WATER IS ABOUT TO BECOME, if you’ll pardon the pun, a boiling political issue. With the Rio Grande Valley desperately short of water, and El Paso, Corpus Christi, Houston, San Antonio, and suburban Austin all planning to import water from remote sites, anxieties in rural Texas about water grabs by cities are at an all-time high (see “Waterworld,” Environment, September 1995). In West Texas, El Paso has bought land in Hudspeth County to obtain the rights to the water below the surface, while in East Texas, Henderson County farmers have lost a fight to stop Ozarka Spring Water from pumping 72,000 gallons a day from Roher Spring (see “Bottleneck,” State Wide, August 1995). Agricultural interests may fight back by asking the Legislature to create more underground water conservation districts that give local landowners the power to restrict big pumpers.
Meanwhile, the Texas Water Development Board’s three-year-old Trans-Texas plan calls for cities in Southeast and Central Texas to use interbasin transfers—taking water from reservoirs outside of their river basins—to meet their water needs. Corpus Christi has won approval for a pipeline that will bring water from Lake Texana, north of Port Lavaca. Austin’s northern suburbs in the Brazos River basin want to tap Lake Travis on the Colorado River. San Antonio is looking at Guadalupe River water. But the most ambitious plan is for Houston to bring in water from the immense Toledo Bend Reservoir on the Sabine River, where more than a million acre-feet of water a year are available for the taking. Less than 1 percent of that amount is used today. Nevertheless, downriver interests in Beaumont and Port Arthur are already fighting Houston’s plan; even in water-rich East Texas, residents of water-losing areas regard interbasin transfer as theft. Watch for opponents to back a new law requiring cities to practice strict conservation before transfers can be approved.
The worst crisis is in South Texas, and there is no good solution. The international reservoirs, Amistad and Falcon, enter 1996 at historically low levels. Mexico has had no irrigation water from the Rio Grande since May and has already told its farmers that there will be none this year. Interbasin transfer isn’t a viable option; Rio Grande Valley farmers couldn’t afford to pay the cost of transporting the water. There just isn’t enough water for cities and farmers, and in fights between city folk and country folk, the cities usually win.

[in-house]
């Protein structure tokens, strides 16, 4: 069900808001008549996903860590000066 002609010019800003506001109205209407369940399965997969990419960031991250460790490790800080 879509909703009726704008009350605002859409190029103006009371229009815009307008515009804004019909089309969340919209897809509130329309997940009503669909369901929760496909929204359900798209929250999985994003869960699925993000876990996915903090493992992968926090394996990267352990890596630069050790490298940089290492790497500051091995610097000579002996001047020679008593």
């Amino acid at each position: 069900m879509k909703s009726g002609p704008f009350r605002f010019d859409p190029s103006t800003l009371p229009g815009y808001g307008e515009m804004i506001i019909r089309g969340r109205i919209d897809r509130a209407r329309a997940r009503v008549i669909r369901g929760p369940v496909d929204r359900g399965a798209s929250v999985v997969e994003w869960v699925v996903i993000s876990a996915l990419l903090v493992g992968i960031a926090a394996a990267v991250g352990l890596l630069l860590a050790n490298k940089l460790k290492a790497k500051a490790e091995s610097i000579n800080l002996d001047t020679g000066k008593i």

COULD PARTISAN POLITICS lead to a governmental shutdown in Texas, as it did in Washington, D.C.? You bet. Watch out for 1999, when a new comptroller will replace retiring Democrat John Sharp. In a budget standoff, the comptroller is a more important player than the governor: Under Texas’ pay-as-you-go system, the comptroller must certify that the Legislature’s budget falls within his estimate of available revenue. Suppose that a tightfisted Republican wins the race for comptroller, while the Legislature remains in Democratic hands. A lowball revenue estimate would force the Legislature to make painful cuts or pass a tax bill. Legislative leaders could not muster the four-fifths majority necessary to override the comptroller’s estimate. Neither side would budge, and when the fiscal year ended on August 31, the government would shut down. So who are the Republicans interested in running for the job in 1998? Agriculture commissioner Rick Perry would like a higher office; he enjoys a good fight, but he’s not the sort to carry it to Armageddon. State Senator David Sibley of Waco is another possibility, but confrontation is not his style. The one to watch is State Senator Jane Nelson of Flower Mound, nicknamed Calamity Jane, whose zest for combat was apparent in her battles last session to derail affirmative action.
OPPOSITION TO FEDERAL RULES—or, as critics have charged, pandering to the Religious Right—may not be the only reason why education commissioner Mike Moses rejected one grant aimed at AIDS prevention and declined to apply for another. The last thing Moses or his boss, Governor George W. Bush, needs is a big flap with the State Board of Education, which always seems to be more interested in the politics of education than the substance. If Moses had accepted the grant only to have the State Board oppose it—a high risk, given the board’s 9-6 Republican majority—the political damage would have been considerable. It’s far better to give the board as little raw meat as possible, which is one reason why Bush’s education reform plan last spring wisely took away most of the board’s authority.